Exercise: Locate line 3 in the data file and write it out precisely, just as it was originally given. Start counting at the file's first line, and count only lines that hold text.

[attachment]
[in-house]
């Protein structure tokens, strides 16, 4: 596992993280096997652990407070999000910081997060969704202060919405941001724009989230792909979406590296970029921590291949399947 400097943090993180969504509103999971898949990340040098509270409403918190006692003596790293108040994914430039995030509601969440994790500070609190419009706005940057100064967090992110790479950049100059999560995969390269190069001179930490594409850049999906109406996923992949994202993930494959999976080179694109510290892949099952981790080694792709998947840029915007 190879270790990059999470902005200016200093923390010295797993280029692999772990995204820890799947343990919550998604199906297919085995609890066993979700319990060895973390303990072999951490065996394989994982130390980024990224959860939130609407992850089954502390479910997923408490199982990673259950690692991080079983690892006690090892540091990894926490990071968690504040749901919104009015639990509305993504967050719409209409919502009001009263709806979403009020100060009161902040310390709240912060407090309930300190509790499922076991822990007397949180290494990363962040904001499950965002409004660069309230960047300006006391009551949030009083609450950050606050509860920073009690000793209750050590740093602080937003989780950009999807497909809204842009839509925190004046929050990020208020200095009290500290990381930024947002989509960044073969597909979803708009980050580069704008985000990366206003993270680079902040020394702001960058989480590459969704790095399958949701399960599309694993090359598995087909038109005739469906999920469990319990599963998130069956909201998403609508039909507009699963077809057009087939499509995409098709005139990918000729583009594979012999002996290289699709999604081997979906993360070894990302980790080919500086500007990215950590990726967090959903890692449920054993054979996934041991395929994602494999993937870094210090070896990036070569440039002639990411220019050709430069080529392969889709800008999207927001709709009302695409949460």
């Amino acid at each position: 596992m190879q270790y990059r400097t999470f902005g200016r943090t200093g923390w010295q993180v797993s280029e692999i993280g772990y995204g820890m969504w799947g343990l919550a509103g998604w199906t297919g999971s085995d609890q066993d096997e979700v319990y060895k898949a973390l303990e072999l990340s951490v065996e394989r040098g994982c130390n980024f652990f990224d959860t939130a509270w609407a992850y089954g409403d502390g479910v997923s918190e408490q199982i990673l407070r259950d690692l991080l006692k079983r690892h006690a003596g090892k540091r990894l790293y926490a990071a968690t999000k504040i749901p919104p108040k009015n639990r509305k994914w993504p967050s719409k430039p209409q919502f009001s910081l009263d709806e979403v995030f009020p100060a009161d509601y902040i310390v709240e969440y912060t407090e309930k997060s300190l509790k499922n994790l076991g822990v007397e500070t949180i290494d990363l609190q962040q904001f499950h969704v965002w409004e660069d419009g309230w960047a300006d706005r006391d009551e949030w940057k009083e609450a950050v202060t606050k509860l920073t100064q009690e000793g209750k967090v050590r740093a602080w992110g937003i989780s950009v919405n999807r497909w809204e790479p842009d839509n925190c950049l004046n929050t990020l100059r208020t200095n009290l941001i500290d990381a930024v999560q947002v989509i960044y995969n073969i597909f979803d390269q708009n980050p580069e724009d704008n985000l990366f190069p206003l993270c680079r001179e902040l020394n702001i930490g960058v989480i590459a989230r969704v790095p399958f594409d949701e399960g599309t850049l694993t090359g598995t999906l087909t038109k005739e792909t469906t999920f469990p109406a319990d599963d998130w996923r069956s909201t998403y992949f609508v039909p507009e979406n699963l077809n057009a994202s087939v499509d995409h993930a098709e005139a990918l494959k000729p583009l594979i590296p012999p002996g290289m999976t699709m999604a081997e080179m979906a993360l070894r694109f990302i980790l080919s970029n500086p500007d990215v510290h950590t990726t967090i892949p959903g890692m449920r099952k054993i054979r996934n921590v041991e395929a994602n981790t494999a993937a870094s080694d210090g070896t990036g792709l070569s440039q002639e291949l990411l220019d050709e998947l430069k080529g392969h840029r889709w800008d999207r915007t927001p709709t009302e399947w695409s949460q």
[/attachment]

């Amino acid at each position: 596992m190879q270790y990059r400097t999470f902005g200016r943090t200093g923390w010295q993180v797993s280029e692999i993280g772990y995204g820890m969504w799947g343990l919550a509103g998604w199906t297919g999971s085995d609890q066993d096997e979700v319990y060895k898949a973390l303990e072999l990340s951490v065996e394989r040098g994982c130390n980024f652990f990224d959860t939130a509270w609407a992850y089954g409403d502390g479910v997923s918190e408490q199982i990673l407070r259950d690692l991080l006692k079983r690892h006690a003596g090892k540091r990894l790293y926490a990071a968690t999000k504040i749901p919104p108040k009015n639990r509305k994914w993504p967050s719409k430039p209409q919502f009001s910081l009263d709806e979403v995030f009020p100060a009161d509601y902040i310390v709240e969440y912060t407090e309930k997060s300190l509790k499922n994790l076991g822990v007397e500070t949180i290494d990363l609190q962040q904001f499950h969704v965002w409004e660069d419009g309230w960047a300006d706005r006391d009551e949030w940057k009083e609450a950050v202060t606050k509860l920073t100064q009690e000793g209750k967090v050590r740093a602080w992110g937003i989780s950009v919405n999807r497909w809204e790479p842009d839509n925190c950049l004046n929050t990020l100059r208020t200095n009290l941001i500290d990381a930024v999560q947002v989509i960044y995969n073969i597909f979803d390269q708009n980050p580069e724009d704008n985000l990366f190069p206003l993270c680079r001179e902040l020394n702001i930490g960058v989480i590459a989230r969704v790095p399958f594409d949701e399960g599309t850049l694993t090359g598995t999906l087909t038109k005739e792909t469906t999920f469990p109406a319990d599963d998130w996923r069956s909201t998403y992949f609508v039909p507009e979406n699963l077809n057009a994202s087939v499509d995409h993930a098709e005139a990918l494959k000729p583009l594979i590296p012999p002996g290289m999976t699709m999604a081997e080179m979906a993360l070894r694109f990302i980790l080919s970029n500086p500007d990215v510290h950590t990726t967090i892949p959903g890692m449920r099952k054993i054979r996934n921590v041991e395929a994602n981790t494999a993937a870094s080694d210090g070896t990036g792709l070569s440039q002639e291949l990411l220019d050709e998947l430069k080529g392969h840029r889709w800008d999207r915007t927001p709709t009302e399947w695409s949460q």